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© Michael Lacewing Can war be just? Michael Lacewing

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1 © Michael Lacewing Can war be just? Michael Lacewing

2 ‘Realism’ Relations between states aren’t governed by justice - so the question of a ‘just war’ is beside the point Descriptive realism: states are simply not motivated by justice, but by national interest Prescriptive realism: foreign policy should not be governed by morality/justice, but national interest Why believe realism?

3 Pacifism War is always unjust, and therefore always wrong. –Strong: in principle –Weak: in fact Aggression by a state does not need to be resisted by war, as there are other means, e.g. civil disobedience –But these methods may only work if the aggressor is responsive to justice

4 Pacifism War always involves a violation of moral duties –Are pacifists concerned with ‘keeping their hands clean’? –The response that war is necessary, though unjust, is realism. Is it a violation of one’s duty to kill someone if you are resisting their aggression? No war has met the conditions of ‘just war theory’.

5 Just war? Three aspects: –Jus ad bellum – the justice of resorting to war –Jus in bello – just conduct in war –Jus post bellum – justice at the end of war

6 Jus ad bellum War must be in a just cause. For this, war must be declared by a legitimate state. The right intention for fighting the war is because it is in a just cause. The decision to go to war must be made with the proper authority and by a public declaration. The declaration of war must be a last resort. A declaration of war can only be just if the state can foresee a probability of success in resolving the conflict through war. The response of declaring war must be proportionate, i.e. the good that can be secured through war must outweigh the evil that will most likely occur.

7 Questions Can wars not declared by legitimate states be just? E.g. civil war, revolution Can holy war (jihad), intended to spread religious belief, ever by just? Must there be a good chance of success? Don’t people have the right to self-defence in all conditions? –Won’t this lead to misery without benefit?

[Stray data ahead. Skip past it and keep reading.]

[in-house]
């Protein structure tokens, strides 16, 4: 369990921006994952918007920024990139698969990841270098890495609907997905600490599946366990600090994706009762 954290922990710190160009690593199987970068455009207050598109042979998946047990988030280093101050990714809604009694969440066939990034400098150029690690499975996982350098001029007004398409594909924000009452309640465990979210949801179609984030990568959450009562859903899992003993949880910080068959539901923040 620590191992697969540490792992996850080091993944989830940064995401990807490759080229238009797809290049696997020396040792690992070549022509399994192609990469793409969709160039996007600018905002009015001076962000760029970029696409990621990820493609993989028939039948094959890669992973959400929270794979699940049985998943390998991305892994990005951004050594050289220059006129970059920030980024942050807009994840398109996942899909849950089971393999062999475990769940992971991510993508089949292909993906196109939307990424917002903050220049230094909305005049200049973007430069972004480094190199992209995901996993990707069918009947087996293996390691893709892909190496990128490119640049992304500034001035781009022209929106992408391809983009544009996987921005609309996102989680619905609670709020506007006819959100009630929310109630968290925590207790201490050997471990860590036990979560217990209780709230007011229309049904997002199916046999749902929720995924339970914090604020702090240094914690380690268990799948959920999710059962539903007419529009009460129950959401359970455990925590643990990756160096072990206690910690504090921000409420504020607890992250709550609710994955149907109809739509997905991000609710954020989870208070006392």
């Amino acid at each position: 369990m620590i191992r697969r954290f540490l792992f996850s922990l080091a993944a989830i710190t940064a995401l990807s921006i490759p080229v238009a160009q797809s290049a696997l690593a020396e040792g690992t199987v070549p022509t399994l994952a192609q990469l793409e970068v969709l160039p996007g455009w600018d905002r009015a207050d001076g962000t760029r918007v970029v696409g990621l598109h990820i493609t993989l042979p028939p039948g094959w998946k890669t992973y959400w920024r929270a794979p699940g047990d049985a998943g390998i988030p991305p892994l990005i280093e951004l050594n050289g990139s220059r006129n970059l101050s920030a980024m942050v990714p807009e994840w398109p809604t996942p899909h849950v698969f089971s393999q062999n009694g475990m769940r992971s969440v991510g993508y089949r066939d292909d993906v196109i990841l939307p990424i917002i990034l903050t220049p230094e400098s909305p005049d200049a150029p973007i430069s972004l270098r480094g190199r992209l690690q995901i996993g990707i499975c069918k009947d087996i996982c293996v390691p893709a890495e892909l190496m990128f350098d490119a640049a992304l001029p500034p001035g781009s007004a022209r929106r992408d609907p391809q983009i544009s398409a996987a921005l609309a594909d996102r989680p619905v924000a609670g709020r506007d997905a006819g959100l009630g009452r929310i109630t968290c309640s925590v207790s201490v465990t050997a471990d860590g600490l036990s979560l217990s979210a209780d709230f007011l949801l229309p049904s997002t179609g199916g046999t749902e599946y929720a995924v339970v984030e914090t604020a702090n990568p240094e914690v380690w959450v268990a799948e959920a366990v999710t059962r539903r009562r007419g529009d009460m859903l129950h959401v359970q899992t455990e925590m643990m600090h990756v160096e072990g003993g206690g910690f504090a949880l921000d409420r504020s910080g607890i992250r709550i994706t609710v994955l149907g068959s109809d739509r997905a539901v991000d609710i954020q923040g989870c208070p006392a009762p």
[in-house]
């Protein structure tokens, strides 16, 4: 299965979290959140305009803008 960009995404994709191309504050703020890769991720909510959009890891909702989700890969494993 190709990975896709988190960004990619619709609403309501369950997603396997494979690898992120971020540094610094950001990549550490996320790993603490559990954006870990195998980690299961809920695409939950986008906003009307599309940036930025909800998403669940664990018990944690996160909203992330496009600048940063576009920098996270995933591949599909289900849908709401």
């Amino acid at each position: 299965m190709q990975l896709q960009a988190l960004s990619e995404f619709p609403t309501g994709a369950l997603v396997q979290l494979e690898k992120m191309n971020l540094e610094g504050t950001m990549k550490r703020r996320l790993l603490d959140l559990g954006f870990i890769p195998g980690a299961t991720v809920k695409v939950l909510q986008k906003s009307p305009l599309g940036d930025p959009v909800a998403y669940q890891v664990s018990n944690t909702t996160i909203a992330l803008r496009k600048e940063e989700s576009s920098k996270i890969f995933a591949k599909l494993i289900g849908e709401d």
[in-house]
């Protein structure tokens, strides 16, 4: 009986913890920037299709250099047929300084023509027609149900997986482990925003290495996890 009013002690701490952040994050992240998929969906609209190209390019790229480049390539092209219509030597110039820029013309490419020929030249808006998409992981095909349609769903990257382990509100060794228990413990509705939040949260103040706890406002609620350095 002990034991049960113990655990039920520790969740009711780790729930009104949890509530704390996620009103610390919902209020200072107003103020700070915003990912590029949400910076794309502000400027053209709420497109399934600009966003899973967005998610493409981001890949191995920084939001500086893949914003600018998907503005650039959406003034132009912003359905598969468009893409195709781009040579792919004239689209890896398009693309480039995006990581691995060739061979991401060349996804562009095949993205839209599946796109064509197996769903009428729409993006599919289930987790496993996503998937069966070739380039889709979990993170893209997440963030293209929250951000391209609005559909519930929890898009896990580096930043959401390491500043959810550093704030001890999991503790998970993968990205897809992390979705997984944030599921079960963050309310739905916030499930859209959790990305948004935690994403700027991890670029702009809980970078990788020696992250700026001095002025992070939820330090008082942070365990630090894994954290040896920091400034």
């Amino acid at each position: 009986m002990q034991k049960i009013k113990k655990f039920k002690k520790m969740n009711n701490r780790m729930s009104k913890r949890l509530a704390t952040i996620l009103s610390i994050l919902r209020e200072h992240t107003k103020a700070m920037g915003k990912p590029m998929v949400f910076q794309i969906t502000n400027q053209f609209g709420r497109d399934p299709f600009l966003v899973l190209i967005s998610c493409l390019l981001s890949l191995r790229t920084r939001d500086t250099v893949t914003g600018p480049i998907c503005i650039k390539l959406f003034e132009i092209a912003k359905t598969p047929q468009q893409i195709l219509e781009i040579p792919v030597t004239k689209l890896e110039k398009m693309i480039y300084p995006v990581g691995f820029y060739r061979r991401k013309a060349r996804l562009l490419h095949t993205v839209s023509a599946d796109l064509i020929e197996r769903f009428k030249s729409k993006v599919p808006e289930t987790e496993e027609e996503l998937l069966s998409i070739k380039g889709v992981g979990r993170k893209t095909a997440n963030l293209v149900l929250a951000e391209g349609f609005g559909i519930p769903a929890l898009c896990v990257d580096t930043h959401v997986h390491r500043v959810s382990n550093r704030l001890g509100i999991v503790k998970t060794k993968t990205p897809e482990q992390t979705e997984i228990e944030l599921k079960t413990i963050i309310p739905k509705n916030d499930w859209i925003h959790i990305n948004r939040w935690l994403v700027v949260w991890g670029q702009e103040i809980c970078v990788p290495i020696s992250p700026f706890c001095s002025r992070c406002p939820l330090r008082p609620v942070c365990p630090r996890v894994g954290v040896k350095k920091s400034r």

8 Jus in bello Weapons prohibited by international law must not be used. Only combatants may be targeted. It is wrong to intend the deaths of non-combatants. Armed forces must use proportional force, i.e. proportional to achieving the end. Prisoners of war must be treated well. No weapons or means of war that are ‘evil in themselves’ are permitted. Armed forces are not justified in breaking these rules in response to the enemy breaking these rules.

9 Proportionality Proportional to what? Jus ad bellum: the degree of force that is justifiable is proportionate to the harm that is being threatened Jus in bello: military action must not use more force than is necessary to achieve their ends of eliminating the threat of harm In guerilla war, there is a mismatch –E.g. Palestinian rocket attacks v. Israeli tanks and bombs

10 Jus post bellum Less agreement. We can argue for the following: The rights whose violation justified the war should be secured. Just as the declaration of war must be publicly made by the proper authority, so must the declaration of peace. Proportionality governs both jus ad bellum and jus in bello, and so it should govern the peace settlement as well. It should be reasonable, not a form of revenge. The discrimination between combatants (including political leaders) and non-combatants still applies when seeking punishment. Public, international trials for war crimes should be conducted.


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